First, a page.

How could a seasoned warhorse Mulayam Singh Yadav do this to his family, party and above all himself in the twilight of his political career? This is the question uppermost and rankling many a minds not only in poll bound Utter Pradesh but all over the country.
The Samajwadi Party conundrum was getting shriller by the day but with a corollary offering glimmer of a hope for a final patch up between warring father Mulayam Singh Yadav and son chief minister Akhilesh Yadav. The premise on which this hope floated was that the entire episode was a pre-fabricated drama intended at giving ‘Tipu’ aka Akhilesh a platform not only to generate public sympathy but also ride roughshod over his jilted uncles Shivpal Singh Yadav and Amar Singh.
Yes the possibility of a pre-planned drama enactment cannot be ruled as it has happened many times in Indian polity. And then the Samajwadi Party founder Mulayam Singh Yadav is a past master in the art of political theatrics.
Equally significant is the fact that many a time such pre-meditated scripts have gone awry and flew out of the control of writer/director. The most glaring ones being the then Prime Minister Indira Gandhi’s alleged Bhindaranwale experimentation and subsequently her daughter-in-law Sonia Gandhi’s decision to install P V Narsimha Rao as Prime Minister.
One is of the firm belief that the Samajwadi Party script was neither pre-planned nor pre-meditated. It did not happen suddenly as was brewing over the months. If one is to believe that the entire episode beginning in Lucknow and ultimately shifting to the annals of Election Commission of India for fight over resting the party symbol has a stage-managed affair aimed at giving Akhilesh sway over all others, then it was superbly enacted. The natural outcome then would be that the National School of Drama and film industry should fold and make way for the Yadav (read Mulayam Singh) clan, as they would fall on bad days.
The backdrop to this fight is the intense power struggle within the Yadav family over who would be the rightful owner of Yadav senior’s political and family legacy. Of late Mulayam Singh Yadav has been finding himself trapped in a cobweb and cross connections of his own making. Perhaps he thought that son Akhilesh would continue following his dictates, sometimes mindless and at other feudal in nature, to extricate him out of the mess. Little did the ‘pehlwan’ of yore realise that apart from being his son, Akhilesh was also a very successful chief minister and a politician in his own right now. An unblemished record of five years as CM with development rather than caste manipulation being his plank, made Akhilesh what even his father would not have imagined as the old wily fox refuses to acknowledge anyone else’s administrative or political acumen other than his own. If it was a premeditated script, it has certainly gone sour. The events which vigorously unfolded just days ahead of the election announcement have though not come unannounced but made the going tough for whatever new shape the Samajwadi Party takes.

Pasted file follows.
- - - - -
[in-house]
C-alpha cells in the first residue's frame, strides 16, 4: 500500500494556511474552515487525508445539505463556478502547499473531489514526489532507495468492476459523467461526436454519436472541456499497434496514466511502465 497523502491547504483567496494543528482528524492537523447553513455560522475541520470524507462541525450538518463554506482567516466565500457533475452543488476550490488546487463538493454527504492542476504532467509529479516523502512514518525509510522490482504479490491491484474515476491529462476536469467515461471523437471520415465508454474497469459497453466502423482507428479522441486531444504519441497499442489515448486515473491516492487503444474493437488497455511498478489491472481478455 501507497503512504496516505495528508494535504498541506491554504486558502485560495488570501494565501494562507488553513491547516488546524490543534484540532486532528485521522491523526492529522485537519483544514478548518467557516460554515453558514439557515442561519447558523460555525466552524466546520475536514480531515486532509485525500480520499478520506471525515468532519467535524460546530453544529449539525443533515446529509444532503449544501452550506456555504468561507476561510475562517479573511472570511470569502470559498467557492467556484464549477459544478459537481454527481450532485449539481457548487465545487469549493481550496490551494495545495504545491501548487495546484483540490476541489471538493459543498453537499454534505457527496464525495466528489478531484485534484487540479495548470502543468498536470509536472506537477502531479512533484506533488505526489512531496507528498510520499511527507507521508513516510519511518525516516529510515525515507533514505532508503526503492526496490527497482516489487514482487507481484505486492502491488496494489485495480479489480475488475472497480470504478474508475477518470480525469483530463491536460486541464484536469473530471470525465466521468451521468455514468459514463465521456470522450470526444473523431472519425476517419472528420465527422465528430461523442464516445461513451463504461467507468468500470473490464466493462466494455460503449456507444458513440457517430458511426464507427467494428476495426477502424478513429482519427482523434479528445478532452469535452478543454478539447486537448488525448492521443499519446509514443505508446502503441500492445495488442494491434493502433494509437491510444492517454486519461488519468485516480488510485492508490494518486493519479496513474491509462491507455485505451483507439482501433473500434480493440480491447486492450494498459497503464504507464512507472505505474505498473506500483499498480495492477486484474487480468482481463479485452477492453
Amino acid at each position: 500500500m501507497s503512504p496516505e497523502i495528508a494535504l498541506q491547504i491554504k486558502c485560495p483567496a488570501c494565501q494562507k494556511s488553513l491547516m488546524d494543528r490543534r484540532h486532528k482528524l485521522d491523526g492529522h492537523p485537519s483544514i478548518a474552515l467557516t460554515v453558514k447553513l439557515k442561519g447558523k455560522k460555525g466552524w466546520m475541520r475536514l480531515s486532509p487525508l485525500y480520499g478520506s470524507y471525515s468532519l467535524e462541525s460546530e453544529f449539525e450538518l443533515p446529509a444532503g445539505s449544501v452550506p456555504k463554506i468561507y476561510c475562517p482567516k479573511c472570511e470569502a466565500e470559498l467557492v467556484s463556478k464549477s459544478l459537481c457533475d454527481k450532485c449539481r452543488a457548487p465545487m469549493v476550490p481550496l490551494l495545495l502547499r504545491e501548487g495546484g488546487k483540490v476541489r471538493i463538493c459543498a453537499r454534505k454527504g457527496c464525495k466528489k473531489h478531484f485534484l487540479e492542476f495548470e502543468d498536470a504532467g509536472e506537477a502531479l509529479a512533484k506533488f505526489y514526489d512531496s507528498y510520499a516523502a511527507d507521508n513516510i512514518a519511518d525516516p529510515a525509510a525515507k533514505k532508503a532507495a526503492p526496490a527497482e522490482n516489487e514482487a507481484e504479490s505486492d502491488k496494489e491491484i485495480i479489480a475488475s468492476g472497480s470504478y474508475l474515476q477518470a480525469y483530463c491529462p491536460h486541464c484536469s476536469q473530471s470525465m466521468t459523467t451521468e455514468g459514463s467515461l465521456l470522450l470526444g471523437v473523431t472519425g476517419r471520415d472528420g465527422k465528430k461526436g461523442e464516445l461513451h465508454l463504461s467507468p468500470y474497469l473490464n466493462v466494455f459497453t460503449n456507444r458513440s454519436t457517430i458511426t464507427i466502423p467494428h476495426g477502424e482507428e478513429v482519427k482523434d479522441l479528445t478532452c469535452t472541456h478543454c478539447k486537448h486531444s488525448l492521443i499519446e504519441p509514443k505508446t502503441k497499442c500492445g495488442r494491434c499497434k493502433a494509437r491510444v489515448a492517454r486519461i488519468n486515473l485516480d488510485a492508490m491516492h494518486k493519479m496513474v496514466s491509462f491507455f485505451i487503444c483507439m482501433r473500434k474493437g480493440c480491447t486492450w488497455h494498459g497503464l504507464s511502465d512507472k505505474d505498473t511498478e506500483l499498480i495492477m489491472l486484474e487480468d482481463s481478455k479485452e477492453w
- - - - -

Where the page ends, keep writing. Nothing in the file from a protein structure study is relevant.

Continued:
One singular achievement of the party bickering is that Akhilesh has emerged out of the shadow of his father. What better testimony to it than most of the old Mulayam loyalists and founding members of Samajwadi Party publically siding with the son in this fight of one-upmanship.
Ostensibly, the old brigade has quickly fathomed that future of the party they founded lies with Akhilesh and not Mulayam. They detested the flashpoint occurring on the eve of Assembly elections, but were forced to take a more realistic than emotional stand.
Mulayam Singh Yadav is deeply hurt at heart, as never before had anyone challenged his authority so brazenly as his son. But the way Akhilesh ruled the state and display of matured political acumen by him should also be comforting his father in his heart of hearts. He might not realise it now in the heat of things but realisation is bound to come soon.
The father-son feud has certainly heated up the poll scene with rival parties fathoming their chances in different manners and reworking their strategies. Whatever be the shape of the Samajwadi Party, the fact of the matter is that for all practical purposes the focus would shift from father to the son. Akhilesh would have the onerous task to ensure victory of the Samajwadi thought amidst the crisis.
Despite a possible split, Akhilesh would be no pushover for the rival political parties. Whether he leads his faction of Samajwadis to victory or not? This is a significant question awaiting an answer. But what is even more important that the young chief minister in his early 40s has firmly placed himself on the political map of UP.
A victory, which cannot be ruled out if he strikes the right alliances, under these trying circumstances would elevate him manifold. Apart from alliances, his strongest point would be his popularity among the youth and younger set of voters. This popularity, if kept intact, would be all pervading over a polity hitherto based on religion and caste.
The writing was clear on the wall but Mulayam Singh Yadav refused to read. It would be ironic if he decides to fight a war to finish with his promising son rather than targeting his ideological rival BJP.